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Fecally-infected Meat

zenffzenff Veteran
edited September 2013 in Diet & Habits
Meat is often infected with fecal matter.
http://www.nltimes.nl/2013/09/04/often-fecal-bacteria-in-meat/

The cause is cost-effective production-methods and cutting on the costs of supervision.

If you don’t eat it raw and if you don’t eat from the plate that the raw meat was on you’ll probably be fine. But don’t be sloppy or you’ll be eating E.coli and running for the toilet.

Comments

  • CittaCitta Veteran
    edited September 2013
    So are 30% of prepared salads sold in supermarkets. And they are much more likely to be eaten raw.
    And in the UK there have been several well documented outbreaks of E Coli from vegetables grown on organic farms. Its the manure. Shit-lettuce.
    Victorious
  • Jus' to add to this i know someone who works in a biscuit factory and he told me they sell their cut offs to kebab factories as a bulking agent. I mean i know kebabs are probably the worse type of food but jus' thought i would share my interesting fact.
  • federicafederica seeker of the clear blue sky Its better to remain silent and be thought a fool, than to speak out and remove all doubt Moderator
    edited September 2013
    Moderator Note:

    Kindly watch your language. Profanities are not necessary, particularly as other words are available.
    If it's referred to as 'Fecal' then I suggest you do the same....


    Secondly, this is nothing new.
    It is quite natural for meat to have faecal matter on it, as the intestines when removed from animals, do occasionally spill, either through the natural cuts made to remove the intestines, or through accidental damage or tearing of the intestines.
    The internal surfaces are then washed through a high-pressure water hose.

    Once the meat is processed and prepared for sale, the surface area affected is actually relatively small, and usually poses no health threat to the human consumer.
    Bacteria are usually surface-dwelling and are killed by cooking.
    Minced meat is a different matter, as surface meat is minced, and combined into the mixture, and can therefore be present throughout the meat.
    All minced meat should be thoroughly cooked and not served pink, or rare.
    Steaks can be served rare as penetration by the bacteria into the interior of the steak, is virtually zero....

    I learnt all this through my Health & Safety Food Hygiene course.
    This is scaremongering.
    As usual, it also bears noting that they mention that the vulnerable may be susceptible to being affected. As usual, again, it's the young, elderly or pregnant. The normal bunch who are warned in any 'safety/health scare' sensationalist articles.
    Those in good health, not coming in under those categories, are perfectly safe.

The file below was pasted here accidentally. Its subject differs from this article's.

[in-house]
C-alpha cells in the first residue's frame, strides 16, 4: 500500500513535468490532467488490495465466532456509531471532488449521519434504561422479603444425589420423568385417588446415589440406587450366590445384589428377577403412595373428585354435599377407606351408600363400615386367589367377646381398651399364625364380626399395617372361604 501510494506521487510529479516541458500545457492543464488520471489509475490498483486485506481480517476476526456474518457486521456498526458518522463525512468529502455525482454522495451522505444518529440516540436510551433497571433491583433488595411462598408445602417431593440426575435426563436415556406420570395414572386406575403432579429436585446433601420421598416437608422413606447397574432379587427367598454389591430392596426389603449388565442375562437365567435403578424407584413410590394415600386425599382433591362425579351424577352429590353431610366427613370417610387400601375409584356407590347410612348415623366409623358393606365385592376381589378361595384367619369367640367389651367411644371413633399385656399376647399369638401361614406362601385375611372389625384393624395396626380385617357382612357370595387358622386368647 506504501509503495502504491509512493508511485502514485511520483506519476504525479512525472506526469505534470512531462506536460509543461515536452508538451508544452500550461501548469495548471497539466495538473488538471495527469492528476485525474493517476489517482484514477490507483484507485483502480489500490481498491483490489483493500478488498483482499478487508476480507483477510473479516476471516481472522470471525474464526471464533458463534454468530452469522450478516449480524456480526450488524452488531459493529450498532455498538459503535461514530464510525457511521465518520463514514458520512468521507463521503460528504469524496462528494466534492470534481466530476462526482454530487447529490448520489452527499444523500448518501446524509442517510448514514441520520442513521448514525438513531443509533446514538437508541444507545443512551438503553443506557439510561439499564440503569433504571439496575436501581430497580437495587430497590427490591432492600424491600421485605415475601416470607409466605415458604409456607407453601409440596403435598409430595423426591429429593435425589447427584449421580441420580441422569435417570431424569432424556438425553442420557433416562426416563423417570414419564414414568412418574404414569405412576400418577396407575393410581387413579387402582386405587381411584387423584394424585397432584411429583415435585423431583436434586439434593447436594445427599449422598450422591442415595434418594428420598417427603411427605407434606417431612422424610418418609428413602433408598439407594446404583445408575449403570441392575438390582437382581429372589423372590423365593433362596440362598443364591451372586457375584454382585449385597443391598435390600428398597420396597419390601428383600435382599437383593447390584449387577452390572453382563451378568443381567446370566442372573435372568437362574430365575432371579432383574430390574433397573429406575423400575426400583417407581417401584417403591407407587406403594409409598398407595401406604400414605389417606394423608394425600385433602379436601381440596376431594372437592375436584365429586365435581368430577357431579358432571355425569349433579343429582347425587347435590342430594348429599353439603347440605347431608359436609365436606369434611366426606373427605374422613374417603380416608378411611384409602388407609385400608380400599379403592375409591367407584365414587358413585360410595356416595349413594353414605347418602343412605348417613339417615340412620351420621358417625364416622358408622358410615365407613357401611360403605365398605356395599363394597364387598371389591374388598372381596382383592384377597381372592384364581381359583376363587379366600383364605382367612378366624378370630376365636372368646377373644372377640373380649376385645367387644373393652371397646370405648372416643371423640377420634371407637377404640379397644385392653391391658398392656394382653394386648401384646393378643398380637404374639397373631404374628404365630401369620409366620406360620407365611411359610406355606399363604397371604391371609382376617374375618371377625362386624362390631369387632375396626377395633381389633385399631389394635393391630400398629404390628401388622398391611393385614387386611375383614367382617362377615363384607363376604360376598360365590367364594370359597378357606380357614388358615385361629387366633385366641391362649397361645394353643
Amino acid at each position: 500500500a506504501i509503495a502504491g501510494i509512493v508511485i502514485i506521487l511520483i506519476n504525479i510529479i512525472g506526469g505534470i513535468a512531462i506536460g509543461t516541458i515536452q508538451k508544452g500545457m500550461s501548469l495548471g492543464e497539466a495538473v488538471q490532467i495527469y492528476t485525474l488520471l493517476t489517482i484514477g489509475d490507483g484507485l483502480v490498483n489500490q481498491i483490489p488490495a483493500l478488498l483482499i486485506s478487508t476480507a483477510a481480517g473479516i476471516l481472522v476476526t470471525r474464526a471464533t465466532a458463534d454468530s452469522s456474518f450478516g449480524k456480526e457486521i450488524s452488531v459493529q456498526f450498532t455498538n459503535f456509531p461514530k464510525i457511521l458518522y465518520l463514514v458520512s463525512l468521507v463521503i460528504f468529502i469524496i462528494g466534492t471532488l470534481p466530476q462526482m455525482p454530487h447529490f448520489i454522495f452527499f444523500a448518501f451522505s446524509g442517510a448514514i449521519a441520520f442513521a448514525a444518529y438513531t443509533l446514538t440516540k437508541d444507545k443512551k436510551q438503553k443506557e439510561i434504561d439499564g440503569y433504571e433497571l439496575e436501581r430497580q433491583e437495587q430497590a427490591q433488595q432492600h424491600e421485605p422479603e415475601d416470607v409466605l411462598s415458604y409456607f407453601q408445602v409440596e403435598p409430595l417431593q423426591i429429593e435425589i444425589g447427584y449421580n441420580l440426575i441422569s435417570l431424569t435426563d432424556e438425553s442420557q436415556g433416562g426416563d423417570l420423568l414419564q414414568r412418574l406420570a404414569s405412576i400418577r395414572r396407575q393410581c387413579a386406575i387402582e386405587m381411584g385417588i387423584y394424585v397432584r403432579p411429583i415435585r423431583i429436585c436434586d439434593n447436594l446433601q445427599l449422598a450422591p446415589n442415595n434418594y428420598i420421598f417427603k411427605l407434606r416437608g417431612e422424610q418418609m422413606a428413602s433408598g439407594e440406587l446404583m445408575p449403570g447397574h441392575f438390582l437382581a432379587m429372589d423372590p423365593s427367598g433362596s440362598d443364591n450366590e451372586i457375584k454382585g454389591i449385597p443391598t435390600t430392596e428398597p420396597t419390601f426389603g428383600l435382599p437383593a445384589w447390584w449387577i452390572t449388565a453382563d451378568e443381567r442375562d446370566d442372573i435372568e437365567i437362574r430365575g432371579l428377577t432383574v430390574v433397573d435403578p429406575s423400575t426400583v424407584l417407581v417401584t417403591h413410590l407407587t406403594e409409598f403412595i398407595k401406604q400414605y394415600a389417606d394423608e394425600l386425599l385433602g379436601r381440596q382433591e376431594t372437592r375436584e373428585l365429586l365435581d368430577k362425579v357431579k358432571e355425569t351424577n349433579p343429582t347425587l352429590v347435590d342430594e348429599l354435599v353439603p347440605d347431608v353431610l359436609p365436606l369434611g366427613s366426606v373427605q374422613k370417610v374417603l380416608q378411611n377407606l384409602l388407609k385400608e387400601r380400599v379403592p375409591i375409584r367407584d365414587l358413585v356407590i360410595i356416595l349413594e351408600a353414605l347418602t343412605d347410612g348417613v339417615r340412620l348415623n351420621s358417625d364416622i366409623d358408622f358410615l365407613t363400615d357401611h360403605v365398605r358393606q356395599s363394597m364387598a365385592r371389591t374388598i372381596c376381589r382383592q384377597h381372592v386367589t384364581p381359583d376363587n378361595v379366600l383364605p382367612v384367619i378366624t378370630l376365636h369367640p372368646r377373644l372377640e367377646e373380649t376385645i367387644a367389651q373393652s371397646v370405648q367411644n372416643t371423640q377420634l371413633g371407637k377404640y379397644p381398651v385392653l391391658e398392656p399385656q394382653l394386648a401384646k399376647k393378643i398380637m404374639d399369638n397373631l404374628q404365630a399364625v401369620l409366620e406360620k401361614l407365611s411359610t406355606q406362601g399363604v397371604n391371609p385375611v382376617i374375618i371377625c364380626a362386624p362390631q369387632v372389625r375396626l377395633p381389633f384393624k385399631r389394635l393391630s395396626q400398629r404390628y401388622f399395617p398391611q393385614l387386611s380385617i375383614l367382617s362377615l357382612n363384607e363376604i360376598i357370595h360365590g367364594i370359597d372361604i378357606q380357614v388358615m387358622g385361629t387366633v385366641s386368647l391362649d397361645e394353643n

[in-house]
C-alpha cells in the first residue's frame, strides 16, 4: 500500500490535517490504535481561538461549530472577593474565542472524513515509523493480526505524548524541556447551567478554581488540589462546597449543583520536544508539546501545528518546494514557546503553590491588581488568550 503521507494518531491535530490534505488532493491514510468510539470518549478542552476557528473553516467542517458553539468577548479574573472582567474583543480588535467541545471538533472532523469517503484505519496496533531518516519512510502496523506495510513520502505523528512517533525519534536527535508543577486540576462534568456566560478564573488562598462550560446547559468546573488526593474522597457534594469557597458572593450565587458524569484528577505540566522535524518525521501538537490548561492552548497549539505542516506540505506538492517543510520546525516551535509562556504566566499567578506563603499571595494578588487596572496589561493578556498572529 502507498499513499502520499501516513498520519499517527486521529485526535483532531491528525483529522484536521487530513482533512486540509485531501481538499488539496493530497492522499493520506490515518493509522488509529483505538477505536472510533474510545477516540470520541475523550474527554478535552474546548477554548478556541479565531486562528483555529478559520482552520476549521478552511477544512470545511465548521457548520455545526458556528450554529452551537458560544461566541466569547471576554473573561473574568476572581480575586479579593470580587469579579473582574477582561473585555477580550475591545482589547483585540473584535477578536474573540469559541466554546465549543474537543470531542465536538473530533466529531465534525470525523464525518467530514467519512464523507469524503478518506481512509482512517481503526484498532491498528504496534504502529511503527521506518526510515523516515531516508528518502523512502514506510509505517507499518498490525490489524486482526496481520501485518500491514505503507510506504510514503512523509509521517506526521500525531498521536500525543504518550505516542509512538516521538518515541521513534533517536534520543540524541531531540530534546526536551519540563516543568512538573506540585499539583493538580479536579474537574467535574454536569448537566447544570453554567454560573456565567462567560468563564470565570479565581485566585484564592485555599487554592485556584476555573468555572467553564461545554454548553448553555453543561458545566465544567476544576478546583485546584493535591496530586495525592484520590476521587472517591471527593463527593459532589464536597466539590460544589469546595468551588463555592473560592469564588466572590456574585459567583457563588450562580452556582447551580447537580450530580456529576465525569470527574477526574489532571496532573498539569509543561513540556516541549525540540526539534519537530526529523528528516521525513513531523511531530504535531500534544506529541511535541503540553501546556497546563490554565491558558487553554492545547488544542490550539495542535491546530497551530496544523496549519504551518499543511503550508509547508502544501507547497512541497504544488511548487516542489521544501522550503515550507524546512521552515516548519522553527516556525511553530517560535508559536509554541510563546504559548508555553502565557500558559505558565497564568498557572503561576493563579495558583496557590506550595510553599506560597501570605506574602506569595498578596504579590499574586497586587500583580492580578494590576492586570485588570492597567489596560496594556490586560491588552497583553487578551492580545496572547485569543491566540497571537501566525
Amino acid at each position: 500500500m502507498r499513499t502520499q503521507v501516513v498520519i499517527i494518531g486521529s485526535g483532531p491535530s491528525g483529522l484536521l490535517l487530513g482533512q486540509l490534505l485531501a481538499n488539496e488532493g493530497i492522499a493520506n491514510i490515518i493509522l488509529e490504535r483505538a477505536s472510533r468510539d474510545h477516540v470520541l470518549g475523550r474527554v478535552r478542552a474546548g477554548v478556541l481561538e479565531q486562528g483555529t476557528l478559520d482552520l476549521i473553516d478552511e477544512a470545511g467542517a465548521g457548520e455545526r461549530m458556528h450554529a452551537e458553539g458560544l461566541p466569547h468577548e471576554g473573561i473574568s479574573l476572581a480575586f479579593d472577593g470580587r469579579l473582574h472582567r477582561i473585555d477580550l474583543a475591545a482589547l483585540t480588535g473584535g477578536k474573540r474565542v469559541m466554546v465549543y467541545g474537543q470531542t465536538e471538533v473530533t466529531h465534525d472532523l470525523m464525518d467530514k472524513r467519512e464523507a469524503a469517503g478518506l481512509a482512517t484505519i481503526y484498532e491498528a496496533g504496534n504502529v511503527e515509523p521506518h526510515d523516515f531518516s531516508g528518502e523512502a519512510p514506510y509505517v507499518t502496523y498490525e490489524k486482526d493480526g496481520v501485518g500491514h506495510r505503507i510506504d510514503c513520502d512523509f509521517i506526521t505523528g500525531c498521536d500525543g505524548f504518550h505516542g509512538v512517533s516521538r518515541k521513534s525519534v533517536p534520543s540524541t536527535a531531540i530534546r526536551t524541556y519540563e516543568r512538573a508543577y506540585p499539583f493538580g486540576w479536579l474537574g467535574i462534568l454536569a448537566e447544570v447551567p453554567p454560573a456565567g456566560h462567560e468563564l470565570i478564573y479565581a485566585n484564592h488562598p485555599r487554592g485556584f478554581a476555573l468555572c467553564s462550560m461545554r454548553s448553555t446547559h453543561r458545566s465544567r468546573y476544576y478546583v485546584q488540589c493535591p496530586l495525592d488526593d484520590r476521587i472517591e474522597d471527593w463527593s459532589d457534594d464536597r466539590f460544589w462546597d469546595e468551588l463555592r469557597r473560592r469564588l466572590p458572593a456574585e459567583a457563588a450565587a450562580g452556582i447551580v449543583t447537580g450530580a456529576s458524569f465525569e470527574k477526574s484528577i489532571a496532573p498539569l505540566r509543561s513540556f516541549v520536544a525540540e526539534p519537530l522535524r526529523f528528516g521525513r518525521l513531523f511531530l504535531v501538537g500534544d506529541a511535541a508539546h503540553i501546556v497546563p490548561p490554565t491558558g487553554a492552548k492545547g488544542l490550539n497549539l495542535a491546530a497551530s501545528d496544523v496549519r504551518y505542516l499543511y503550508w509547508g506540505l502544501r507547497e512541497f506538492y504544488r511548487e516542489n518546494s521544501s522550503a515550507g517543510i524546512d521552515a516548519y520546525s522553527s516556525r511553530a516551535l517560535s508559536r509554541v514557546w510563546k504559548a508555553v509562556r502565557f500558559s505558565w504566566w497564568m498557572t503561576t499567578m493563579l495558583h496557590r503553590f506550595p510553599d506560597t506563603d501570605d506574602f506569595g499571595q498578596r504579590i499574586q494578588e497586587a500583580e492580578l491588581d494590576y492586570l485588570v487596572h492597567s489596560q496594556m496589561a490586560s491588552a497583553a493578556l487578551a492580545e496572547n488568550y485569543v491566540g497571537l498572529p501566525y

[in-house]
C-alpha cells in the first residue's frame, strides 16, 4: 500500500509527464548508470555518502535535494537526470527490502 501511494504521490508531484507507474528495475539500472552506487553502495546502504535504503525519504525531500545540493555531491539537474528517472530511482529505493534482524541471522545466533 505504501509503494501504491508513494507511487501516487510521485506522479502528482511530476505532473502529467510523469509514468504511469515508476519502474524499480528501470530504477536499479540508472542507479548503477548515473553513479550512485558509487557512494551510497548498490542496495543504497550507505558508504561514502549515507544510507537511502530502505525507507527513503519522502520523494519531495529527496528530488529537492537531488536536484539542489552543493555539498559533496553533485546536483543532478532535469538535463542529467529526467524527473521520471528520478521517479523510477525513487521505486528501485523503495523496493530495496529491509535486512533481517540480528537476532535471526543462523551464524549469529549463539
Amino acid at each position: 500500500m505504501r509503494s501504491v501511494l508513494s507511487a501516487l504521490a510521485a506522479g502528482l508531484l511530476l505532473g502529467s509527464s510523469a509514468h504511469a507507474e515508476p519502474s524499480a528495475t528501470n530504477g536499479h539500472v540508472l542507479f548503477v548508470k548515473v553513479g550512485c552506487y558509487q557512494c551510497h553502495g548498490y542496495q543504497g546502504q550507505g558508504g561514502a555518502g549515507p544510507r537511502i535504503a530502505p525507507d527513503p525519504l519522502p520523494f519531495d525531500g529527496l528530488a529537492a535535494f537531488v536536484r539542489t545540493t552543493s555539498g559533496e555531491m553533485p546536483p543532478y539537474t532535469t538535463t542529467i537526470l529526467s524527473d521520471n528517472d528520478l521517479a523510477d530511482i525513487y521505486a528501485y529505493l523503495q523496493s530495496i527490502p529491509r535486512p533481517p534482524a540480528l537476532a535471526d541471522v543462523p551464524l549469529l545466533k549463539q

VastmindMaryAnne
  • VastmindVastmind Memphis, TN Veteran
    edited September 2013
    Here...we eat the intenstines. They're called chitterlings/chitlins.
  • Vastmind said:

    Here...we eat the intenstines. They're called chitterlings/chitlins.

    My grandmother loved them. And pigs feet.
  • VastmindVastmind Memphis, TN Veteran
    edited September 2013
    ^^^ I only do the once a year holiday serving of chitlins....then I know
    who cleans them and how well, hahaha.
  • federicafederica seeker of the clear blue sky Its better to remain silent and be thought a fool, than to speak out and remove all doubt Moderator
    The British have become overly fastidious about offal, to the extent that most people either regard offal with distaste, or recoil in horror.

    Both ridiculous reactions, because offal is actually an extremely healthy source of fat-free protein, and is often more nutritious than the main product we refer to as meat!
  • seeker242seeker242 Zen Florida, USA Veteran
    Chicken is even worse, in the USA at least. Consumer Reports 2010 study found 66% of it to be contaminated. And more than 50% of the contamination was found to be resistant to one or more antibiotics... :eek2:
  • NomaDBuddhaNomaDBuddha Scalpel wielder :) Bucharest Veteran
    edited September 2013
    zenff said:

    Meat is often infected with fecal matter.
    http://www.nltimes.nl/2013/09/04/often-fecal-bacteria-in-meat/

    The cause is cost-effective production-methods and cutting on the costs of supervision.

    If you don’t eat it raw and if you don’t eat from the plate that the raw meat was on you’ll probably be fine. But don’t be sloppy or you’ll be eating E.coli and running for the toilet.

    I bet that the slaughter houses in this article's case were kind of 'not-legal-yet-but-we're-working-on-it' , or the sanitary inspection vets are just snoring loudly on their posts.

    First of all every slaughter house functioning in the E.U. has to respect some standards regarding :
    - the reception of the animals ( which include one or two physical exams and a mandatory 'bath' )